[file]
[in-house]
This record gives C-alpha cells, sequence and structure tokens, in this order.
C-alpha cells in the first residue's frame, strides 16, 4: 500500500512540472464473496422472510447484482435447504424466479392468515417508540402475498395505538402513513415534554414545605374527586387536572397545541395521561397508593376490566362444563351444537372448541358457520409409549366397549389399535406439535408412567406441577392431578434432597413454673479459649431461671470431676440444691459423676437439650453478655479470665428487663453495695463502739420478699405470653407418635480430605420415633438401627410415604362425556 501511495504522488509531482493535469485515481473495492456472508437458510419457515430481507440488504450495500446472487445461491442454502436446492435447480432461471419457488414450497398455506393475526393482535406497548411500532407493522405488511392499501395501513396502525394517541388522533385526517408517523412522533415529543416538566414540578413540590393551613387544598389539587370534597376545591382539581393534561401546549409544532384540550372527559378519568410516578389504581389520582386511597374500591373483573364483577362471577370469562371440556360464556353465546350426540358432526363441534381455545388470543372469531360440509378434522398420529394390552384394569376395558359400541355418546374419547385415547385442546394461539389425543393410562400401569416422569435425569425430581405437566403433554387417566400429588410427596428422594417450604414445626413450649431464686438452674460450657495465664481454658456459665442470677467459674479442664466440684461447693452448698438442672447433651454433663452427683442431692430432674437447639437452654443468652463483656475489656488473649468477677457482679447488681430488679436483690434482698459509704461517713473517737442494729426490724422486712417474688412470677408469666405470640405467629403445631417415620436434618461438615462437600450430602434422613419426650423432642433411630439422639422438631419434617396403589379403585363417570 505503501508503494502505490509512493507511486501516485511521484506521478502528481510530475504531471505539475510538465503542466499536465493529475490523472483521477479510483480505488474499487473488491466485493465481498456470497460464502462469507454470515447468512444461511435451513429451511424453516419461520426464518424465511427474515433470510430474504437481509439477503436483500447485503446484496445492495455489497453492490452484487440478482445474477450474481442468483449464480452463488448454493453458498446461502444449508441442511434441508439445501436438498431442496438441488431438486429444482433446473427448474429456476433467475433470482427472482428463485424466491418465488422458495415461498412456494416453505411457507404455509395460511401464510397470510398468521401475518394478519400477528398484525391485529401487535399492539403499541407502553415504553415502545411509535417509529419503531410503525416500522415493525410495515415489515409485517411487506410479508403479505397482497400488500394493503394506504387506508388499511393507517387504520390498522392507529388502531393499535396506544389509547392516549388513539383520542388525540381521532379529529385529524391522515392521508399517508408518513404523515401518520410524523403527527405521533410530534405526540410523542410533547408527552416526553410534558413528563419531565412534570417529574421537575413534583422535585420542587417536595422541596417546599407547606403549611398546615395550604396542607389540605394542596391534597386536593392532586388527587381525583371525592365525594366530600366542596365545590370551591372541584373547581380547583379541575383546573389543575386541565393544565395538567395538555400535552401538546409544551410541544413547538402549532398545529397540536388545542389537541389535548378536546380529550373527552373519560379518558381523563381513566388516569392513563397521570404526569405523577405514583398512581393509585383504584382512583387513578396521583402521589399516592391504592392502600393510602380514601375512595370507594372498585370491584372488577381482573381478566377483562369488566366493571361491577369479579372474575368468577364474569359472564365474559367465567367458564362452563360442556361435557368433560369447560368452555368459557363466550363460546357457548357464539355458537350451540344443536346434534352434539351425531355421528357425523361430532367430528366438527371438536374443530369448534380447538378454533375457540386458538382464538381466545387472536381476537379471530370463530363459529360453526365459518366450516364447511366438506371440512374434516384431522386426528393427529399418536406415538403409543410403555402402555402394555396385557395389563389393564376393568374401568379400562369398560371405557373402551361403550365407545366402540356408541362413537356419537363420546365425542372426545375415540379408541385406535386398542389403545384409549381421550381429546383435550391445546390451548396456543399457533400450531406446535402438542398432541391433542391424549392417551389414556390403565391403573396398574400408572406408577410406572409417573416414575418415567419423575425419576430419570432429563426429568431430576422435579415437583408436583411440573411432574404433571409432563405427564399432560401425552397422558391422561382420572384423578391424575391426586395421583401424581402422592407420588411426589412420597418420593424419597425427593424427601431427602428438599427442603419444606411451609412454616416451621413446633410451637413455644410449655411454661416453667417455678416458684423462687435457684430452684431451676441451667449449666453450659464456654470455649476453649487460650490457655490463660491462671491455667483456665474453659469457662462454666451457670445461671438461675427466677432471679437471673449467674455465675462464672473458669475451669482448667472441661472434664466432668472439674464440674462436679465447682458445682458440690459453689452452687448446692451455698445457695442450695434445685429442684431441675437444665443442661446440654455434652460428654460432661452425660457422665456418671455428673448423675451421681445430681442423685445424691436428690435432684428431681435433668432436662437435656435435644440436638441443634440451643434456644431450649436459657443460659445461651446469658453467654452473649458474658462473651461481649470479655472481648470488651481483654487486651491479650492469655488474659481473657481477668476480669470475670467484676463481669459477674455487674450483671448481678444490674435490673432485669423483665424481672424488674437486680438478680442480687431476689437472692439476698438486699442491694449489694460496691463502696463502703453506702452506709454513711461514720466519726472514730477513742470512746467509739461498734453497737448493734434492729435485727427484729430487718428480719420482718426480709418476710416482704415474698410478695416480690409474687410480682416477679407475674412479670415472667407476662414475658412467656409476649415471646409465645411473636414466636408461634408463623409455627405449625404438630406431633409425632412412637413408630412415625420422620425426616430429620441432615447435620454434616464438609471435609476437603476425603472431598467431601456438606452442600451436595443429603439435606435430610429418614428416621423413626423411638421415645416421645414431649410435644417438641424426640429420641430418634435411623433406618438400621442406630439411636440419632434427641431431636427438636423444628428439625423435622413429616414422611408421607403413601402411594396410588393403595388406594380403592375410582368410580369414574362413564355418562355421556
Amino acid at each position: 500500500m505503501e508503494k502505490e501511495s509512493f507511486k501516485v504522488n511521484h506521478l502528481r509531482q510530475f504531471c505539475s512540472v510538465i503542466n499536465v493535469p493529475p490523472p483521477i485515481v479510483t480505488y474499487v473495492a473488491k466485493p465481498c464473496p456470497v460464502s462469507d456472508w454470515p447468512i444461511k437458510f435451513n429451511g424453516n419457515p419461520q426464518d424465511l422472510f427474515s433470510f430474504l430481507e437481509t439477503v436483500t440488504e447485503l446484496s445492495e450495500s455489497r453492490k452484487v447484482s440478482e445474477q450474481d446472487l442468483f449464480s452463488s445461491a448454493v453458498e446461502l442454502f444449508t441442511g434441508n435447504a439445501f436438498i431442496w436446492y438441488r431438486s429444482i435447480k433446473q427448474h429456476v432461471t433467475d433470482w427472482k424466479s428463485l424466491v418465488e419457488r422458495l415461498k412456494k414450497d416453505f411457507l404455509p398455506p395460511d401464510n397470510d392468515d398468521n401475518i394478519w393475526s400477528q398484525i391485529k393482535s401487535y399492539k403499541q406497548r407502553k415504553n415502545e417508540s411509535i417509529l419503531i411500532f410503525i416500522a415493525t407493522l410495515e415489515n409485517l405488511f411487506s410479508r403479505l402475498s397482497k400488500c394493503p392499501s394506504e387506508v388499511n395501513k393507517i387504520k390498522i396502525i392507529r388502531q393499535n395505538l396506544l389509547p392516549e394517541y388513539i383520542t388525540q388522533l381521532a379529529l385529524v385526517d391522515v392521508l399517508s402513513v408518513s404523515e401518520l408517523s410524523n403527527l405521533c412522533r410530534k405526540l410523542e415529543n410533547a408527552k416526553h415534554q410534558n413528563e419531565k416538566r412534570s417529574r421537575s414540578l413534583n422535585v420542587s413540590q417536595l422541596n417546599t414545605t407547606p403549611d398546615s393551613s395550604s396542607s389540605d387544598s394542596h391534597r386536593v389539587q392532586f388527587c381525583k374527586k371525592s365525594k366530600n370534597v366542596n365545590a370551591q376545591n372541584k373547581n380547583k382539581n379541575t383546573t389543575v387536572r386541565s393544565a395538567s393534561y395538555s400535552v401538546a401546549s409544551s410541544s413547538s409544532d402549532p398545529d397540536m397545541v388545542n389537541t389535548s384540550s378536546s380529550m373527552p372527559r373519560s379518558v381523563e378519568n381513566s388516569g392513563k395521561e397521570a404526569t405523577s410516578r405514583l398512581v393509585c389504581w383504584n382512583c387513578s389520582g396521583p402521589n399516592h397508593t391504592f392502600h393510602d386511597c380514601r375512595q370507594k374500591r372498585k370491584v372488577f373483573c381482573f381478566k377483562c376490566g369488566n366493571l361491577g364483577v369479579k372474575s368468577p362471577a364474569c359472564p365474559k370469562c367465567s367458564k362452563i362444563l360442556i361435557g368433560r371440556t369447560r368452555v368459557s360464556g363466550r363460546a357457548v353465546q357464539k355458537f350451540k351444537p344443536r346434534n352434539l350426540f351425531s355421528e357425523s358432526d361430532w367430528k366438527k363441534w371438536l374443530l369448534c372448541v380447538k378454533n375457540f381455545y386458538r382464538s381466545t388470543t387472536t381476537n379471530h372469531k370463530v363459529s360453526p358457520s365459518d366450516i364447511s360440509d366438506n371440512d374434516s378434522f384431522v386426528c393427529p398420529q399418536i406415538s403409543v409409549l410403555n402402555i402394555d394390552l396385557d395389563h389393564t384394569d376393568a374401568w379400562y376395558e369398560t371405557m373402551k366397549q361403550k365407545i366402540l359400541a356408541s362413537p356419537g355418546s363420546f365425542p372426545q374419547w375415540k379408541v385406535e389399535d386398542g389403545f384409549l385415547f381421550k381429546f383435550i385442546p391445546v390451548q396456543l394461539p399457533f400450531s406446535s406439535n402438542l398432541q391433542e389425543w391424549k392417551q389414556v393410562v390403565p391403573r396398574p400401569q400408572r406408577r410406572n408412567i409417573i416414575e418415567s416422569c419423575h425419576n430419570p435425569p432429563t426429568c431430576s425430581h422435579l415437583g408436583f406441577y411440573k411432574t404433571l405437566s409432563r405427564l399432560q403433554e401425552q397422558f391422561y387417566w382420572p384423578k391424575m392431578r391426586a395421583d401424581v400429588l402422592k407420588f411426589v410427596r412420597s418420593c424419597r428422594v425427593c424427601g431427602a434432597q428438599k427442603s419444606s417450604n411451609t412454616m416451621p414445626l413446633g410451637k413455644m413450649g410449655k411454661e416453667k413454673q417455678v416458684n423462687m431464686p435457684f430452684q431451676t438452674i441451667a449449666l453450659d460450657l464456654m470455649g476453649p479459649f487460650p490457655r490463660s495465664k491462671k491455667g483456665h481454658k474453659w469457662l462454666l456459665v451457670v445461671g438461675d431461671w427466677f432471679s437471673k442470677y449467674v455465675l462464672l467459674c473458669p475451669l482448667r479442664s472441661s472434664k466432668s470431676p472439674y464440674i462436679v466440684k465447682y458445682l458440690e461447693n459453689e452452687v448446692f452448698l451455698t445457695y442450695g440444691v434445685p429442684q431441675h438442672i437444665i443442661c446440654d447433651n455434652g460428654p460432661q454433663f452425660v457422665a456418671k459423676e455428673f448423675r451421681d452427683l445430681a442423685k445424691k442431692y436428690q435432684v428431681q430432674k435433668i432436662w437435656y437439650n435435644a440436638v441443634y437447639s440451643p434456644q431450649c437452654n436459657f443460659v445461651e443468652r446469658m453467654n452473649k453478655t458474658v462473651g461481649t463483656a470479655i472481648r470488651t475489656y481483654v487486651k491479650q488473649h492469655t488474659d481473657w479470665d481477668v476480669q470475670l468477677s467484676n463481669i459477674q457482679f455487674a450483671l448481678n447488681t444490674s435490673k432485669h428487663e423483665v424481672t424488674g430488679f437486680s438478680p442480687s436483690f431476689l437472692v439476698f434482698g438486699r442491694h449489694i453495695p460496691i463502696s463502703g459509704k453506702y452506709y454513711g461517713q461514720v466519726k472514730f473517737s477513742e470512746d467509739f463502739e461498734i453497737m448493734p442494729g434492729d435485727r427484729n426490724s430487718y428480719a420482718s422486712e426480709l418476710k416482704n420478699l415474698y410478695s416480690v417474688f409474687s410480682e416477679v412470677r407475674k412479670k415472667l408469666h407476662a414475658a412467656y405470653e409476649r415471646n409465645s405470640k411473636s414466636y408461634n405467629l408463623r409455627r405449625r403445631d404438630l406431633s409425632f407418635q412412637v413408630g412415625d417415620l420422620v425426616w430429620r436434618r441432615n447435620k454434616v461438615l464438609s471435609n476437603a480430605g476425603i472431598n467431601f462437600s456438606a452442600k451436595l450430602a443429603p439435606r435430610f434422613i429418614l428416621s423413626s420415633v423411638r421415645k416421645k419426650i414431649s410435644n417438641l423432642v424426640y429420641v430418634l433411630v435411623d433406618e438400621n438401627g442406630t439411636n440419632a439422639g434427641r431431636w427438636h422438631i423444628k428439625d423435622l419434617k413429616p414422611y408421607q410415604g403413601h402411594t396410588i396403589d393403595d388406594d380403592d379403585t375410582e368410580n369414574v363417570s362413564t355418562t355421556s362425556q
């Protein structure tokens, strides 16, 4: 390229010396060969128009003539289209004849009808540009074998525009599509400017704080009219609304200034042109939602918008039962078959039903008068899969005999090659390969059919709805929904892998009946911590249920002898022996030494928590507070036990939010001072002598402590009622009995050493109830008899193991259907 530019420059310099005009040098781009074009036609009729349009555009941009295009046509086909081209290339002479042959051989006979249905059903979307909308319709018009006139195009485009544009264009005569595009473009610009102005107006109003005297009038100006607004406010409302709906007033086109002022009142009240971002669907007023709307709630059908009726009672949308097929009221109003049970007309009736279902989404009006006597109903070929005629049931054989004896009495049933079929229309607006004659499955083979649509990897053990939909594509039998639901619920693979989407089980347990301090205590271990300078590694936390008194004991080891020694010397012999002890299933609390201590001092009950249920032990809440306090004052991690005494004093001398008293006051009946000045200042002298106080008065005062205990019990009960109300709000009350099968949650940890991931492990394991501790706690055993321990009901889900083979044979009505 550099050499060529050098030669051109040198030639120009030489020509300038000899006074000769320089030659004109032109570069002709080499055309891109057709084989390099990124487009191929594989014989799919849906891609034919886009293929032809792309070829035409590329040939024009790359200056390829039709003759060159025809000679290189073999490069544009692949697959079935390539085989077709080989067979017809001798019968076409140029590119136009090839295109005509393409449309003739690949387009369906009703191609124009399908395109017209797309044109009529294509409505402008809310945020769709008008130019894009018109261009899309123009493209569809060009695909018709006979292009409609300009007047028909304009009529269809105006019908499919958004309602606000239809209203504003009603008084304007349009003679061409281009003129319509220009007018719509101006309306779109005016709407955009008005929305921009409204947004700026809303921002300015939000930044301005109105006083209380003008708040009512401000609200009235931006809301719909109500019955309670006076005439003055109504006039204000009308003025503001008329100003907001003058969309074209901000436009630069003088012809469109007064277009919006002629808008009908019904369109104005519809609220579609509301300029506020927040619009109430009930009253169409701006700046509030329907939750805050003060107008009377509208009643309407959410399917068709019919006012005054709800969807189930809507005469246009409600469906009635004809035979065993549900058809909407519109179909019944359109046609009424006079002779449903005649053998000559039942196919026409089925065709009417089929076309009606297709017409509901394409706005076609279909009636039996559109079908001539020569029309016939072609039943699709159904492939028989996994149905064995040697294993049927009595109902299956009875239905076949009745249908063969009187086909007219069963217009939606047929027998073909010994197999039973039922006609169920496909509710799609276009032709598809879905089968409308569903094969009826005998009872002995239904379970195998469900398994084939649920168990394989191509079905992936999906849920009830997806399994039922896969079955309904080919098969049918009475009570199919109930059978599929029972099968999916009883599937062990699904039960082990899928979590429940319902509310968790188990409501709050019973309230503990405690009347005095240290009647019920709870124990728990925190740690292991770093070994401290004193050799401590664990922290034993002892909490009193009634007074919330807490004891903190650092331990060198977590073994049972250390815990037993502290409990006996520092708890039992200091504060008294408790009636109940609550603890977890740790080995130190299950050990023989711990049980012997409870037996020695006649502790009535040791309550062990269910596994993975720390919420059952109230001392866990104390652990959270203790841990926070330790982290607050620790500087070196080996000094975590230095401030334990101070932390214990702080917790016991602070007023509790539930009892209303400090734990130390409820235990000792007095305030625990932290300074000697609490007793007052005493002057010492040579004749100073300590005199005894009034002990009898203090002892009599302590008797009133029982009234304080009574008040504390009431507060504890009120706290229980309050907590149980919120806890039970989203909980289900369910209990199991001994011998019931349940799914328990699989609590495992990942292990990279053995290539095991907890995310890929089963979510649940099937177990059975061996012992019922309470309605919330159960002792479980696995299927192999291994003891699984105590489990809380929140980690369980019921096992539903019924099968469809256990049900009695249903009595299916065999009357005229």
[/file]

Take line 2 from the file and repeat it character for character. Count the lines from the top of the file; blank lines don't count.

This record gives C-alpha cells, sequence and structure tokens, in this order.